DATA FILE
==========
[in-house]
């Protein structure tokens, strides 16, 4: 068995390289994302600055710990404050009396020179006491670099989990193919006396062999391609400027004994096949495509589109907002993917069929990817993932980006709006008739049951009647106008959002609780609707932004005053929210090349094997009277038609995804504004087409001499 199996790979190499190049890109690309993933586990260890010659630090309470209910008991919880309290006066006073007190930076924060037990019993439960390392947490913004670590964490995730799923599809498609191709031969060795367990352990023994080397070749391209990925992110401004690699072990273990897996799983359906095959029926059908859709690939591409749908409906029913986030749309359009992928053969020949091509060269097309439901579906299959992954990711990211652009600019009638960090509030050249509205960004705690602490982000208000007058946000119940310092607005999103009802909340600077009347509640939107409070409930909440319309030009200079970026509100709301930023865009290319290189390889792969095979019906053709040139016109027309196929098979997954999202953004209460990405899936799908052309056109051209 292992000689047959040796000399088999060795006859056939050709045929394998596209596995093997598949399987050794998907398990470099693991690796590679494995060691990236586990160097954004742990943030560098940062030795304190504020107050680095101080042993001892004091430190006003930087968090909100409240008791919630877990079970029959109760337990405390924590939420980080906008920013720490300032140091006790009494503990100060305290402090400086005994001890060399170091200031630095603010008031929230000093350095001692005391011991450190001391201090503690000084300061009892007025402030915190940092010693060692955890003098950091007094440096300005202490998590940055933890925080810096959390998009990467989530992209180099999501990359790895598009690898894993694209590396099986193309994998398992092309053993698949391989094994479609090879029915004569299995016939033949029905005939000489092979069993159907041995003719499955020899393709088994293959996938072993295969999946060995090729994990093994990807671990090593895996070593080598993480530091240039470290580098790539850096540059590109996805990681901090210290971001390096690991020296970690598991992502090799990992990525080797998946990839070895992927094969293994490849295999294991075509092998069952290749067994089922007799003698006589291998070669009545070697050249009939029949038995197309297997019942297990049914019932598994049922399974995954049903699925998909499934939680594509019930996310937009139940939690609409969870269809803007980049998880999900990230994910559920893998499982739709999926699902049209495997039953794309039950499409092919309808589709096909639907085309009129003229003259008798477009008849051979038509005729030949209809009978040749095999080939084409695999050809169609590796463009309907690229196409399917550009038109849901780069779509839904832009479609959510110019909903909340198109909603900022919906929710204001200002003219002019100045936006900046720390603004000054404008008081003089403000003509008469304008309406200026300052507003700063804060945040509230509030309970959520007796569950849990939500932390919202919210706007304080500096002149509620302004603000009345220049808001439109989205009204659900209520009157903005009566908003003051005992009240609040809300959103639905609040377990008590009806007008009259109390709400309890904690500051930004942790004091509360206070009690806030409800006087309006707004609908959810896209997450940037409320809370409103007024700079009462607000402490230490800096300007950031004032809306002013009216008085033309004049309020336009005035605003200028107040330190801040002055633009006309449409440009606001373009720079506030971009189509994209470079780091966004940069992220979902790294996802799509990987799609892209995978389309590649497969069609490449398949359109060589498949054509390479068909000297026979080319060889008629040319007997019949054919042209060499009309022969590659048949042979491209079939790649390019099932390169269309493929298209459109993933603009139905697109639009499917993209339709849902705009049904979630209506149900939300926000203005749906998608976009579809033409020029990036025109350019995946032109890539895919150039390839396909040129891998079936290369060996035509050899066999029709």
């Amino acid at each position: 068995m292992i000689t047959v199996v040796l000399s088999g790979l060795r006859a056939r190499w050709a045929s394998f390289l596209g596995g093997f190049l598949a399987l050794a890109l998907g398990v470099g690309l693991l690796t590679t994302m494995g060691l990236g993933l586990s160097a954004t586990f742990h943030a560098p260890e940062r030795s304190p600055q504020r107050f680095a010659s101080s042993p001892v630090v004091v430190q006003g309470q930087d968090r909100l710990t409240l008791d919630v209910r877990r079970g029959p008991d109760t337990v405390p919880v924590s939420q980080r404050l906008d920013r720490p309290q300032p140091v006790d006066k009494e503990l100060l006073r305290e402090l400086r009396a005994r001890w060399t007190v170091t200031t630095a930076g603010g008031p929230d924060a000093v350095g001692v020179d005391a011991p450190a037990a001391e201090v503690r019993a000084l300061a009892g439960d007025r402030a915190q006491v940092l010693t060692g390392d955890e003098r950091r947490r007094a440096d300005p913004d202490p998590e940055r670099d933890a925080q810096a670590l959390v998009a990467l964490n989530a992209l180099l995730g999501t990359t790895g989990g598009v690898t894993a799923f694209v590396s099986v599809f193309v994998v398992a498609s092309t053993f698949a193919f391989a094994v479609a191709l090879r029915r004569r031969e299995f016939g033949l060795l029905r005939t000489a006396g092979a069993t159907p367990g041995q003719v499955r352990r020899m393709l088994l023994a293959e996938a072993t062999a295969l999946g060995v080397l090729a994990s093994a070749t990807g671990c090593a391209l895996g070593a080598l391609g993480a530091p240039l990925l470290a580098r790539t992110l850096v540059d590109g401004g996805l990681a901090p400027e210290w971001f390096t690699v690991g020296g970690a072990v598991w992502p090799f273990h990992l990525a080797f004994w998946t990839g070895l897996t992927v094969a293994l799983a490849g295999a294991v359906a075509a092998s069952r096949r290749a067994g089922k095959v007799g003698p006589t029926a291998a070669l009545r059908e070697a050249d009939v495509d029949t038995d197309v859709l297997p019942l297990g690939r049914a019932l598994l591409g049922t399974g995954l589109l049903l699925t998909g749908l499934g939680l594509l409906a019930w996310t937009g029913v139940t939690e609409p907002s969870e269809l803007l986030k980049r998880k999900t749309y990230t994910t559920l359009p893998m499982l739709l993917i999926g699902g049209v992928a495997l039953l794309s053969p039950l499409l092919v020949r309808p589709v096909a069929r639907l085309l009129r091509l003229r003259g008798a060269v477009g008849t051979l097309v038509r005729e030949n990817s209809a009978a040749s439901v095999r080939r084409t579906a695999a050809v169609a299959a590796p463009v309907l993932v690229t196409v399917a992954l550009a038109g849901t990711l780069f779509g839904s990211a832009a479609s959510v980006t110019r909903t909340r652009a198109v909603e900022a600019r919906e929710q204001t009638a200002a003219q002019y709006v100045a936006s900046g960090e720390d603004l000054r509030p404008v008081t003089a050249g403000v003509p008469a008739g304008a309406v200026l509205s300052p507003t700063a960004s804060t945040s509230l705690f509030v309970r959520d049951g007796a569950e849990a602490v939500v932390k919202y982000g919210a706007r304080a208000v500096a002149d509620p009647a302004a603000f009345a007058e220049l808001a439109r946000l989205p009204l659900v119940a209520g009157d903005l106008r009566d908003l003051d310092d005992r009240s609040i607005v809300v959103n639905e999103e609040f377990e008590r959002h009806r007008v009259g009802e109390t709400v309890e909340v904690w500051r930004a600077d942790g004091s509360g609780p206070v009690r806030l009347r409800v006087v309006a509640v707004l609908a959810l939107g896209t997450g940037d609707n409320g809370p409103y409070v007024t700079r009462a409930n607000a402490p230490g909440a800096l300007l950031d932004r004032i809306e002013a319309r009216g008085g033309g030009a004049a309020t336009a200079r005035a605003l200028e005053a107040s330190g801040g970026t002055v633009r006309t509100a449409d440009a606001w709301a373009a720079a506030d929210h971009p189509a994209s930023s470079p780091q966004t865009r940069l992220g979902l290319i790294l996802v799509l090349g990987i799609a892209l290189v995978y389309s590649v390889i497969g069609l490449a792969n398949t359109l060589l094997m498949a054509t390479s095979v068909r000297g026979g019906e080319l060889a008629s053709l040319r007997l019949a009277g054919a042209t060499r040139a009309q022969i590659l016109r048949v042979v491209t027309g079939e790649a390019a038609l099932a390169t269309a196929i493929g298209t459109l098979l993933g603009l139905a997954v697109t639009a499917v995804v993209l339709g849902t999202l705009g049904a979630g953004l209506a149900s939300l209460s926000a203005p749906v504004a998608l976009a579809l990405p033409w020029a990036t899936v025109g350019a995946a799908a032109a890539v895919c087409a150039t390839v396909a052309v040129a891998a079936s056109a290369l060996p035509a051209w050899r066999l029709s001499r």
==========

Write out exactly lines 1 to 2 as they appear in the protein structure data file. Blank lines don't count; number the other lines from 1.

[in-house]
């Protein structure tokens, strides 16, 4: 068995390289994302600055710990404050009396020179006491670099989990193919006396062999391609400027004994096949495509589109907002993917069929990817993932980006709006008739049951009647106008959002609780609707932004005053929210090349094997009277038609995804504004087409001499 199996790979190499190049890109690309993933586990260890010659630090309470209910008991919880309290006066006073007190930076924060037990019993439960390392947490913004670590964490995730799923599809498609191709031969060795367990352990023994080397070749391209990925992110401004690699072990273990897996799983359906095959029926059908859709690939591409749908409906029913986030749309359009992928053969020949091509060269097309439901579906299959992954990711990211652009600019009638960090509030050249509205960004705690602490982000208000007058946000119940310092607005999103009802909340600077009347509640939107409070409930909440319309030009200079970026509100709301930023865009290319290189390889792969095979019906053709040139016109027309196929098979997954999202953004209460990405899936799908052309056109051209 292992000689047959040796000399088999060795006859056939050709045929394998596209596995093997598949399987050794998907398990470099693991690796590679494995060691990236586990160097954004742990943030560098940062030795304190504020107050680095101080042993001892004091430190006003930087968090909100409240008791919630877990079970029959109760337990405390924590939420980080906008920013720490300032140091006790009494503990100060305290402090400086005994001890060399170091200031630095603010008031929230000093350095001692005391011991450190001391201090503690000084300061009892007025402030915190940092010693060692955890003098950091007094440096300005202490998590940055933890925080810096959390998009990467989530992209180099999501990359790895598009690898894993694209590396099986193309994998398992092309053993698949391989094994479609090879029915004569299995016939033949029905005939000489092979069993159907041995003719499955020899393709088994293959996938072993295969999946060995090729994990093994990807671990090593895996070593080598993480530091240039470290580098790539850096540059590109996805990681901090210290971001390096690991020296970690598991992502090799990992990525080797998946990839070895992927094969293994490849295999294991075509092998069952290749067994089922007799003698006589291998070669009545070697050249009939029949038995197309297997019942297990049914019932598994049922399974995954049903699925998909499934939680594509019930996310937009139940939690609409969870269809803007980049998880999900990230994910559920893998499982739709999926699902049209495997039953794309039950499409092919309808589709096909639907085309009129003229003259008798477009008849051979038509005729030949209809009978040749095999080939084409695999050809169609590796463009309907690229196409399917550009038109849901780069779509839904832009479609959510110019909903909340198109909603900022919906929710204001200002003219002019100045936006900046720390603004000054404008008081003089403000003509008469304008309406200026300052507003700063804060945040509230509030309970959520007796569950849990939500932390919202919210706007304080500096002149509620302004603000009345220049808001439109989205009204659900209520009157903005009566908003003051005992009240609040809300959103639905609040377990008590009806007008009259109390709400309890904690500051930004942790004091509360206070009690806030409800006087309006707004609908959810896209997450940037409320809370409103007024700079009462607000402490230490800096300007950031004032809306002013009216008085033309004049309020336009005035605003200028107040330190801040002055633009006309449409440009606001373009720079506030971009189509994209470079780091966004940069992220979902790294996802799509990987799609892209995978389309590649497969069609490449398949359109060589498949054509390479068909000297026979080319060889008629040319007997019949054919042209060499009309022969590659048949042979491209079939790649390019099932390169269309493929298209459109993933603009139905697109639009499917993209339709849902705009049904979630209506149900939300926000203005749906998608976009579809033409020029990036025109350019995946032109890539895919150039390839396909040129891998079936290369060996035509050899066999029709």